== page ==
Go back to 17th- and 18th-century England and France and you’ll see the same sort of handwringing over birthrates that we’re seeing today.
There’s growing awareness – and concern – about declining birthrates in the U.S. and other countries around the world.
Falling birth rates are usually seen as a sign of societal decline, a nation’s diminishing power, and the eclipse of marriage and family values. Rarely are they put into any kind of historical context. But birthrates are cyclical and have gone up and down throughout history.
While some people might assume that the decision to have a child is a personal or private one, individuals and couples also respond to external forces. Economic, social and cultural factors heavily influence birth rates. As a historian who has researched the uptick of single people in the 17th and 18th centuries, I’m familiar with how governments and societies have traditionally responded to low marriage and birthrates with various persuasion techniques.
In the 1690s, England and France entered into a 120-year period of continuous hot and cold warfare. The two nations were also superpowers that engaged in trade, established colonies and fought wars on multiple continents.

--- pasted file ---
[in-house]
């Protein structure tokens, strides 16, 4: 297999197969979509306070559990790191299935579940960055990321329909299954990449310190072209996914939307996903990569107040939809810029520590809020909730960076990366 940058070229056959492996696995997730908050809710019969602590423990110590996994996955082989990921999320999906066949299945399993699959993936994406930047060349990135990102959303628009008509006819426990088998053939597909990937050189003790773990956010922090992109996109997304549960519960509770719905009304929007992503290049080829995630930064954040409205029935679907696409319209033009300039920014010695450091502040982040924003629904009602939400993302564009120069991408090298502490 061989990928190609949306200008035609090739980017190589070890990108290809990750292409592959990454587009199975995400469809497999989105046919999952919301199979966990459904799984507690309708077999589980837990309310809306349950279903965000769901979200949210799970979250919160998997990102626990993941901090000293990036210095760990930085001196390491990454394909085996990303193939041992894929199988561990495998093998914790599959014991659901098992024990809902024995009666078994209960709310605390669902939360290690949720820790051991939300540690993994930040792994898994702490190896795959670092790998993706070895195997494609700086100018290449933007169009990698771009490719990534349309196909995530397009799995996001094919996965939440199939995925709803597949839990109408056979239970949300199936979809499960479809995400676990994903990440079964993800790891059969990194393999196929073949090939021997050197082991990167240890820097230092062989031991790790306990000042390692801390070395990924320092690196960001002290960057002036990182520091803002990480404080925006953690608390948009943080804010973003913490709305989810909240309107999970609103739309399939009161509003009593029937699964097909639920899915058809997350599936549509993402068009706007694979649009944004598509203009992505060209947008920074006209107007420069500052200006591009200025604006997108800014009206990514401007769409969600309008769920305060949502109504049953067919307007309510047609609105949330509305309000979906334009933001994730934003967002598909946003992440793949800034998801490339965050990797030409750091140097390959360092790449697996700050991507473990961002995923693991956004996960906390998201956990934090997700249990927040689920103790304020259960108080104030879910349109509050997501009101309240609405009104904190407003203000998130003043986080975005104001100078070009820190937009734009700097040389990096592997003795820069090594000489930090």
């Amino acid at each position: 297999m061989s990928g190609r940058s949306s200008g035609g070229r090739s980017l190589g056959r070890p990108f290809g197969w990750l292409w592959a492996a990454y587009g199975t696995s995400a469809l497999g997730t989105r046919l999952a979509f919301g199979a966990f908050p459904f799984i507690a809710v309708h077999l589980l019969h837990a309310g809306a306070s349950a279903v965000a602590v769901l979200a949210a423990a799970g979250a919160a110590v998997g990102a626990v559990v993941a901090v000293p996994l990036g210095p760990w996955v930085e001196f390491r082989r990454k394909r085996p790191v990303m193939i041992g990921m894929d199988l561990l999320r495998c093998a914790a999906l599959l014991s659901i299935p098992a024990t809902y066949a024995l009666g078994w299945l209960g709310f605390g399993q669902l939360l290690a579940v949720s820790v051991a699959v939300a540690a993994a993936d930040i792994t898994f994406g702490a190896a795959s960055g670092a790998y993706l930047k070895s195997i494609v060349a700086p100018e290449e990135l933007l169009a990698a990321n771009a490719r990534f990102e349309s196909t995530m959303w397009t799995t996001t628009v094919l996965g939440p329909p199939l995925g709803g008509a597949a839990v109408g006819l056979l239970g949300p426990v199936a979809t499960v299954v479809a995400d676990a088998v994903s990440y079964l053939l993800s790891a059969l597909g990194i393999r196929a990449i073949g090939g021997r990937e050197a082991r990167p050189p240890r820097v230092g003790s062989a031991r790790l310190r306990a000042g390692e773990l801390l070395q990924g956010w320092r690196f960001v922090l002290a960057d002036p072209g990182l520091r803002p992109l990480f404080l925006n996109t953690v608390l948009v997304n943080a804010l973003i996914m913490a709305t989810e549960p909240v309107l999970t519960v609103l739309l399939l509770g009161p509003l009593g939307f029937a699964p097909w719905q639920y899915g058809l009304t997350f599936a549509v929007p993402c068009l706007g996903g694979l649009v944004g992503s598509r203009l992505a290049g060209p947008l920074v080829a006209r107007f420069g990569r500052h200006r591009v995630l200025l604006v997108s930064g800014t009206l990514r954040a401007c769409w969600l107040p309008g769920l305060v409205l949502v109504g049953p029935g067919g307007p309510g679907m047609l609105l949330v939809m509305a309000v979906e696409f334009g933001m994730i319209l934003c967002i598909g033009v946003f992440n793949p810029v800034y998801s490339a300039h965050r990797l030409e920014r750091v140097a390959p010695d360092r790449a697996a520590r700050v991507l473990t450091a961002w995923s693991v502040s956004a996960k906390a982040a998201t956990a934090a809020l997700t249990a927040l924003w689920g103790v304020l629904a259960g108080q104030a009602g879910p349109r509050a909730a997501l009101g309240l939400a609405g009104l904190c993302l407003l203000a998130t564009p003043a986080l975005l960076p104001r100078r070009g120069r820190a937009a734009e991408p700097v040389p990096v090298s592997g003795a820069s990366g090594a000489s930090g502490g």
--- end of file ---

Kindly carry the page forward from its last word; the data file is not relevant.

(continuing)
Maintaining healthy population numbers was a top concern, seen as a crucial element for ensuring economic and military might. So each country advanced a number of pronatalist strategies to encourage marriage and births.
Marriage Loses Its Luster
In the 17th century – a period when marriage and fertility were more closely connected than they are today – the English were primarily concerned about low marriage rates.
Demographic historians E.A. Wrigley and R.S. Schofield reconstructed England’s population trends from 1541 to 1871 to show how, thanks to a relatively late age at first marriage and high rates of people who never married, birthrates in England declined. From 1600 to 1750 the average Englishwoman did not marry until age 26 and the average man at age 28. This age at first marriage began to fall only after 1750 with the advent of the Industrial Revolution.
Perhaps more importantly, anywhere from 13% to 27% of those English people born between 1575 and 1700 never married. This was highest in the last decades of the 17th century.
Various factors account for the high percentage of people never marrying: war, colonization and outbreaks of illnesses, such as the plague. Literature from England’s Restoration also reveals a negative attitude toward marriage among elite men.
So when the English government passed the Marriage Duty Act in 1695 to raise money to fight the French, it simultaneously addressed revenue needs and fertility concerns.
The marriage duty tax levied fees on births, marriages and deaths. But it also gave people an incentive to get married by taxing bachelors over the age of 25 and childless widowers. Women weren’t usually taxed because the government assumed men were largely behind the decline in marriage.
Pushing Spinsters into Motherhood
Cultural pressure also served to persuade or encourage women to marry.
Emerging at the same time as the marriage duty tax were the first literary and visual depictions of the “old maid” archetype, a portrayal of never-married women that was always disparaging.